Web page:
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State v. Rodriguez

Court of Appeals of Idaho

December 12, 2016

STATE OF IDAHO, Plaintiff-Respondent,
v.
ENRIQUE LOMELI RODRIGUEZ, Defendant-Appellant.

         2016 Opinion No. 82

         Appeal from the District Court of the Third Judicial District, State of Idaho, Canyon County. Hon. George A. Southworth, District Judge.

         Judgment of conviction for witness intimidation, solicitation to commit witness intimidation, and violation of a no-contact order, affirmed.

          Eric D. Fredericksen, State Appellate Public Defender; Sally J. Cooley, Deputy Appellate Public Defender, Boise, for appellant.

          Hon. Lawrence G. Wasden, Attorney General; Theodore S. Tollefson, Deputy Attorney General, Boise, for respondent.

          GUTIERREZ, Judge

         Enrique Lomeli Rodriguez appeals from his judgment of conviction, following a jury trial, for witness intimidation, solicitation to commit witness intimidation, and violation of a no-contact order. Specifically, Rodriguez argues the district court erred in excluding audio of recorded telephone calls between Rodriguez and his girlfriend, but instead permitted translated transcripts of the calls to be read aloud to the jury. We affirm.

         I.

         FACTUAL AND PROCEDURAL BACKGROUND

         Rodriguez and his girlfriend were involved in a physical altercation. Police charged Rodriguez with domestic battery in the presence of a child. A no-contact order was entered prohibiting Rodriguez from having any contact with his girlfriend. While in custody on the domestic battery charge, Rodriguez repeatedly telephoned his girlfriend from the jail. These phone conversations were recorded by the jail. During the conversations, both Rodriguez and his girlfriend spoke in Spanish. Rodriguez asked his girlfriend to tell the individuals who witnessed the altercation "not to go to court, " and Rodriguez tried to persuade his girlfriend to get the case dismissed.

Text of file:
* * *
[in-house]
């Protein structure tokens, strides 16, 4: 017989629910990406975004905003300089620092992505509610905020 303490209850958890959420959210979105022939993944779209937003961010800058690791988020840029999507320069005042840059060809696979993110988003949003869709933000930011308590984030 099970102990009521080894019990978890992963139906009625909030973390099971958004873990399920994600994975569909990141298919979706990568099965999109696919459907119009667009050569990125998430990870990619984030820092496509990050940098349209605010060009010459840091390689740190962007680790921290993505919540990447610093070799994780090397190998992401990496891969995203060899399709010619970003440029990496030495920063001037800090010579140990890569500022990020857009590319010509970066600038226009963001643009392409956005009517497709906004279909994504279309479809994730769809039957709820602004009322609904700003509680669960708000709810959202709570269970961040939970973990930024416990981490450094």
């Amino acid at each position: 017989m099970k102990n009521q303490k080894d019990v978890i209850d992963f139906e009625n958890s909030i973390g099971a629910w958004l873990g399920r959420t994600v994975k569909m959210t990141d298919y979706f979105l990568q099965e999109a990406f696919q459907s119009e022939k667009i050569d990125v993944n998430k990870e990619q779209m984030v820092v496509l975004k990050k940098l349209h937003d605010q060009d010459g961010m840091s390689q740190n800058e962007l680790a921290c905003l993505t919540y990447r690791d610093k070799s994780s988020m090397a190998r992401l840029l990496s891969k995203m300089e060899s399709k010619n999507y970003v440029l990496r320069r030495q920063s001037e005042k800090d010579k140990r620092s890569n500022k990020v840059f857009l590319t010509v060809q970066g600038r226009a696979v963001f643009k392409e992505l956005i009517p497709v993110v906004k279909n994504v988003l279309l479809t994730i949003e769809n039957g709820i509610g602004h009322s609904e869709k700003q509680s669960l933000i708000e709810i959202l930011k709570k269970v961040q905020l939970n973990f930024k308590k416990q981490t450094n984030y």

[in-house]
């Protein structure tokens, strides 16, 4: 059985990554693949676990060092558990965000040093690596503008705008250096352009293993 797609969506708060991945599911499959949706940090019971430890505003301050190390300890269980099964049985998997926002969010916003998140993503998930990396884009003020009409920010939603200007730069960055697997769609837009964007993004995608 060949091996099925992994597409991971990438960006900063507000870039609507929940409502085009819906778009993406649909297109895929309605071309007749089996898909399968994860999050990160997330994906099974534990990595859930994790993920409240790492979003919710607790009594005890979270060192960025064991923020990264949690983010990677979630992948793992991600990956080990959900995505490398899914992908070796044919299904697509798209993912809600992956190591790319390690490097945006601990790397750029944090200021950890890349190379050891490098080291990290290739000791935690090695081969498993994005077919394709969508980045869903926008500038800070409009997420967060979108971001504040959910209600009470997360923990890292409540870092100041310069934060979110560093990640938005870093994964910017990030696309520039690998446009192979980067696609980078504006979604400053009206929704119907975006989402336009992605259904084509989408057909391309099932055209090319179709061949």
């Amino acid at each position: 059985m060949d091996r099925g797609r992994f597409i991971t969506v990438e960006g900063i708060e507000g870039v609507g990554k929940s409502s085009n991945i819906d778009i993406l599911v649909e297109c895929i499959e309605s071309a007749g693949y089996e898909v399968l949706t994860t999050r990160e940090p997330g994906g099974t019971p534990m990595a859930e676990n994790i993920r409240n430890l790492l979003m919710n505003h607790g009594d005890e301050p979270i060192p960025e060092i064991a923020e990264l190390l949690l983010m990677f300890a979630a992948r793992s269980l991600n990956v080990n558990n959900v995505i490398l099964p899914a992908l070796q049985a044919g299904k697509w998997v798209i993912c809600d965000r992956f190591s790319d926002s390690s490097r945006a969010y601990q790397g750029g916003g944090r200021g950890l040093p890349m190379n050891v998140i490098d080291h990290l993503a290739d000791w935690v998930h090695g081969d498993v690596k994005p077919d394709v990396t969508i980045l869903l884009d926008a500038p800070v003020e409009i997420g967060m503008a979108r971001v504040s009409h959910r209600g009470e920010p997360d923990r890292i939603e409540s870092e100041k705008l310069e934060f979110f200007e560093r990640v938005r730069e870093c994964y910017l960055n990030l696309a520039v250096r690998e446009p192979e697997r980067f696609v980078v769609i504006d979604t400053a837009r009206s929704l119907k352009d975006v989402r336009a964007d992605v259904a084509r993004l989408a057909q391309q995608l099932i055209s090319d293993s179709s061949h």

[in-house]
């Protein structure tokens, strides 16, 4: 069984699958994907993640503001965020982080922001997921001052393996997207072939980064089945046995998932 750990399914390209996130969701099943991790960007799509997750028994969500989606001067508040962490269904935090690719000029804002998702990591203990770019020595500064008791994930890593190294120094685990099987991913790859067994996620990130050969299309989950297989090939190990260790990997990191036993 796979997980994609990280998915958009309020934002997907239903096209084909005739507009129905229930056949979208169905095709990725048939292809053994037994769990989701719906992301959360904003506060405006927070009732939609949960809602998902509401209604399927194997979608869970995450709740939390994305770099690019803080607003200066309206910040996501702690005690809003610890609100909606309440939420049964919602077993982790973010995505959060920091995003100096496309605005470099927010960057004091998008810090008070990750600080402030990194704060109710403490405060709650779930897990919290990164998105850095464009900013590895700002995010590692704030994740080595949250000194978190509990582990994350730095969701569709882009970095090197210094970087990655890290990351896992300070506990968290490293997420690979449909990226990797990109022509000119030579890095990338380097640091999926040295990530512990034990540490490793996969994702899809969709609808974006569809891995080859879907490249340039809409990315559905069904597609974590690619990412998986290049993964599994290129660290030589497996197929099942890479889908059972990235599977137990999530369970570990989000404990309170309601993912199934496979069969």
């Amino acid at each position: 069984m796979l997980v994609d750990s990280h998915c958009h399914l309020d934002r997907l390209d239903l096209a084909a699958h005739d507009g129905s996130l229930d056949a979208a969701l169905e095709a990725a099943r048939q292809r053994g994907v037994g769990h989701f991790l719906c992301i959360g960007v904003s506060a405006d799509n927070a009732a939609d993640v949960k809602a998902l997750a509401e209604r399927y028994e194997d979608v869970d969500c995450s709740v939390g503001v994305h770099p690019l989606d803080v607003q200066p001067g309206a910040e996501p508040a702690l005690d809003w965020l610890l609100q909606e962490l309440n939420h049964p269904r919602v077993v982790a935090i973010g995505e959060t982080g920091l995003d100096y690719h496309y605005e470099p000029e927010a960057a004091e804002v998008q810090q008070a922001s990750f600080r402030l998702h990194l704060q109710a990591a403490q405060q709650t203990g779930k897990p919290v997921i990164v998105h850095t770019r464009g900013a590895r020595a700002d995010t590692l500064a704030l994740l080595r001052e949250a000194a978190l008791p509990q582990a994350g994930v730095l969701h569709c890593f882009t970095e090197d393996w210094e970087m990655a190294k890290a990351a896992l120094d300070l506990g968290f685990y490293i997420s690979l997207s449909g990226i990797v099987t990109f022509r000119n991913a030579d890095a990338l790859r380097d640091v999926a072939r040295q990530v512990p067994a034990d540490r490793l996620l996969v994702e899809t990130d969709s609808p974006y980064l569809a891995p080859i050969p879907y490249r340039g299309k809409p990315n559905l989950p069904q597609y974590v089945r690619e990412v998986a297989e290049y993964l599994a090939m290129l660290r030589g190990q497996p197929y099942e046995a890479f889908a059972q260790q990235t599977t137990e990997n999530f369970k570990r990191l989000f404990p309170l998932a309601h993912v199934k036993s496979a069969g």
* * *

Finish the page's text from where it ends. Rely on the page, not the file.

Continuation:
Based upon these recorded conversations, the State charged Rodriguez with witness intimidation, Idaho Code § 18-2604(3); solicitation to commit witness intimidation, I.C § 18-2001; and violation of a no-contact order, I.C. § 18-920. Rodriguez was also charged with domestic battery in the presence of children and domestic assault in the presence of children based upon the altercation. Prior to trial, both the domestic battery and domestic assault charges were dismissed.

         In preparation for trial, the State used a translator to translate the recorded Spanish conversations into English. The trial court held a pretrial hearing to determine the admissibility of the transcripts and to decide whether the translator was required to testify at trial. The State acknowledged that it intended to present the translated transcripts to the jury. Rodriguez, who admitted to having received copies of the audio recordings and corresponding translated transcripts, did not challenge the accuracy of the translation. He did, however, object to the court admitting the transcripts without requiring the State to lay a proper foundation through the testimony of the translator, who would not be available to testify at trial. To address Rodriguez's concern, the court held a pretrial hearing to allow the State an opportunity to lay a foundation for the translated transcripts. At the conclusion of the hearing, the court ruled the State had laid a sufficient foundation as to the translated transcripts, but the State would still be required to lay a sufficient foundation as to the actual phone calls.

         During the jury trial, the State presented evidence of the content of the recorded jail conversations by having two individuals read the translated transcripts aloud to the jury. A male read the part of Rodriguez while a female read the part of Rodriguez's girlfriend. Rodriguez objected to this procedure, stating "we object to [the transcripts] being read to the jury because they're not being able to listen to the audio recording." At no time were the audio recordings played for or made available to the jury.

         At the close of trial, the court instructed the jury to determine what, if any, relevance the transcribed phone calls had and whether the transcriptions were accurate. The jury returned guilty verdicts on all three counts. The court entered ...


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